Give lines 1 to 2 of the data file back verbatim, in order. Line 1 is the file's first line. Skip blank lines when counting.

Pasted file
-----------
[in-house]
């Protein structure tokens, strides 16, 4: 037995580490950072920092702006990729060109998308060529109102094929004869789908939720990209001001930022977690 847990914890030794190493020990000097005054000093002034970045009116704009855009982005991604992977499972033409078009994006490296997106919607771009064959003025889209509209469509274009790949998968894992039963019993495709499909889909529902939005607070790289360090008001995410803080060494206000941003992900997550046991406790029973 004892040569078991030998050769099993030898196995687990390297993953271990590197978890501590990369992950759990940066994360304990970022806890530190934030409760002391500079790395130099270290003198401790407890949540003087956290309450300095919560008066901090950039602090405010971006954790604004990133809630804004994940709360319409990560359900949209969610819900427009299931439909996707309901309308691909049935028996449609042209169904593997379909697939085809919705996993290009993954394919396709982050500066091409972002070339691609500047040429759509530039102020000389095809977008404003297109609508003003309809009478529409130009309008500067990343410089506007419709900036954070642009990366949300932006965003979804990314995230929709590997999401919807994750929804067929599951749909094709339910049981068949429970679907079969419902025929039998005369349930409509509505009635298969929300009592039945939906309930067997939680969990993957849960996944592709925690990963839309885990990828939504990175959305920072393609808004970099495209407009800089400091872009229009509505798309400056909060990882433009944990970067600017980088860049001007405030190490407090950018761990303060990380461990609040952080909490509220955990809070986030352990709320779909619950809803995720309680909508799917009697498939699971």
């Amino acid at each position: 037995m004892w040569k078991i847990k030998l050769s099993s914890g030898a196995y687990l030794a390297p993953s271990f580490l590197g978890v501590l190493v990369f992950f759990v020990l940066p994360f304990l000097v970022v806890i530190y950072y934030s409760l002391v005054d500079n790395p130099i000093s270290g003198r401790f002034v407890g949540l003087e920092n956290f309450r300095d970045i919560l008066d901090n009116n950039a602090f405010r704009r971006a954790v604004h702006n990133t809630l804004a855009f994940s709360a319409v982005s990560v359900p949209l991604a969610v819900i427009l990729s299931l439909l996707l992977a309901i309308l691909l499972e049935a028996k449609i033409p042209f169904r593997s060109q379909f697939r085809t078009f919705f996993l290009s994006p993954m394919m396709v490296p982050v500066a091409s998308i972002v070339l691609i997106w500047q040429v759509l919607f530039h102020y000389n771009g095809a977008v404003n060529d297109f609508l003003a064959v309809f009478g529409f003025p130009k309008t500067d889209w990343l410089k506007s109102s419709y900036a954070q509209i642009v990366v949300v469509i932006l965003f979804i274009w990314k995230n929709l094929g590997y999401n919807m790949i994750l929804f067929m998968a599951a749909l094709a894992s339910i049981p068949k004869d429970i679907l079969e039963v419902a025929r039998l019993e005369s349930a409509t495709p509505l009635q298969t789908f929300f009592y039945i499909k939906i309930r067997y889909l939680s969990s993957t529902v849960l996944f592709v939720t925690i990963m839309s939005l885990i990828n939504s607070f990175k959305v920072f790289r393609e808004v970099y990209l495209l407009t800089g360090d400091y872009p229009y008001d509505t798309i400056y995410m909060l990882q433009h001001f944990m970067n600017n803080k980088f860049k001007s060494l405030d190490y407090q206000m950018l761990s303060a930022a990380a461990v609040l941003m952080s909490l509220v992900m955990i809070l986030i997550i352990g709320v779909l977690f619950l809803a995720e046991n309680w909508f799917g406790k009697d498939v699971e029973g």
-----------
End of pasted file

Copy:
[in-house]
């Protein structure tokens, strides 16, 4: 037995580490950072920092702006990729060109998308060529109102094929004869789908939720990209001001930022977690 847990914890030794190493020990000097005054000093002034970045009116704009855009982005991604992977499972033409078009994006490296997106919607771009064959003025889209509209469509274009790949998968894992039963019993495709499909889909529902939005607070790289360090008001995410803080060494206000941003992900997550046991406790029973 004892040569078991030998050769099993030898196995687990390297993953271990590197978890501590990369992950759990940066994360304990970022806890530190934030409760002391500079790395130099270290003198401790407890949540003087956290309450300095919560008066901090950039602090405010971006954790604004990133809630804004994940709360319409990560359900949209969610819900427009299931439909996707309901309308691909049935028996449609042209169904593997379909697939085809919705996993290009993954394919396709982050500066091409972002070339691609500047040429759509530039102020000389095809977008404003297109609508003003309809009478529409130009309008500067990343410089506007419709900036954070642009990366949300932006965003979804990314995230929709590997999401919807994750929804067929599951749909094709339910049981068949429970679907079969419902025929039998005369349930409509509505009635298969929300009592039945939906309930067997939680969990993957849960996944592709925690990963839309885990990828939504990175959305920072393609808004970099495209407009800089400091872009229009509505798309400056909060990882433009944990970067600017980088860049001007405030190490407090950018761990303060990380461990609040952080909490509220955990809070986030352990709320779909619950809803995720309680909508799917009697498939699971």